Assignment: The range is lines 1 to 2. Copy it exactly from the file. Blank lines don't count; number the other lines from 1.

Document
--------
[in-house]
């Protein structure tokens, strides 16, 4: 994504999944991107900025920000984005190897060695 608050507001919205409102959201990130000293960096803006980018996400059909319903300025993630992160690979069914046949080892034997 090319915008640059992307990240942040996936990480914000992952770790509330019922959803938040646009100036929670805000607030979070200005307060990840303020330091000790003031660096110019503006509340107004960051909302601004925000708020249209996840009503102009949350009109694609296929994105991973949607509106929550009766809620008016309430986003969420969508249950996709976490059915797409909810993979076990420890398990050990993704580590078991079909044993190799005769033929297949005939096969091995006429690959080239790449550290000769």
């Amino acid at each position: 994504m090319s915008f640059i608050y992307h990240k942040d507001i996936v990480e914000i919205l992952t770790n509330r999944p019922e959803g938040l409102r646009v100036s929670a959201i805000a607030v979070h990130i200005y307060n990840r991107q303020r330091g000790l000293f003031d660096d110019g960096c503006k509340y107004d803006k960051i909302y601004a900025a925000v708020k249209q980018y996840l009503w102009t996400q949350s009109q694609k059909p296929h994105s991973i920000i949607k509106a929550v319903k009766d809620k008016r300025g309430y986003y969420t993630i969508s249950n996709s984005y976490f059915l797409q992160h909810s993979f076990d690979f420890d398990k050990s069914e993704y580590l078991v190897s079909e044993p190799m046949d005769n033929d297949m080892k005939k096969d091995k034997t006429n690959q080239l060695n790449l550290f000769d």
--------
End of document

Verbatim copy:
[in-house]
């Protein structure tokens, strides 16, 4: 994504999944991107900025920000984005190897060695 608050507001919205409102959201990130000293960096803006980018996400059909319903300025993630992160690979069914046949080892034997 090319915008640059992307990240942040996936990480914000992952770790509330019922959803938040646009100036929670805000607030979070200005307060990840303020330091000790003031660096110019503006509340107004960051909302601004925000708020249209996840009503102009949350009109694609296929994105991973949607509106929550009766809620008016309430986003969420969508249950996709976490059915797409909810993979076990420890398990050990993704580590078991079909044993190799005769033929297949005939096969091995006429690959080239790449550290000769």